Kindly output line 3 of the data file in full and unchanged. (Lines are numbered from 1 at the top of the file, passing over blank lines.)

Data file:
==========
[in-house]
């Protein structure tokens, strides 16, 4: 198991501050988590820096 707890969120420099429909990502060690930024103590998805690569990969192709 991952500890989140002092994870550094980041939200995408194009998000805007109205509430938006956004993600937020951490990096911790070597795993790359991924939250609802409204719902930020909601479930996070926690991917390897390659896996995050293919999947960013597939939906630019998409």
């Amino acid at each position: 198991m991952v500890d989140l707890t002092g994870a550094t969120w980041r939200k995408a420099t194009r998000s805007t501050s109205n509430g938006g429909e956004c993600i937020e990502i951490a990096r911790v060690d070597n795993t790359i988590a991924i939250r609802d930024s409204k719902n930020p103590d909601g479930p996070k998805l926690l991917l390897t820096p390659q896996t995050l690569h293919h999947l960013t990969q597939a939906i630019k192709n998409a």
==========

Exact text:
């Amino acid at each position: 198991m991952v500890d989140l707890t002092g994870a550094t969120w980041r939200k995408a420099t194009r998000s805007t501050s109205n509430g938006g429909e956004c993600i937020e990502i951490a990096r911790v060690d070597n795993t790359i988590a991924i939250r609802d930024s409204k719902n930020p103590d909601g479930p996070k998805l926690l991917l390897t820096p390659q896996t995050l690569h293919h999947l960013t990969q597939a939906i630019k192709n998409a």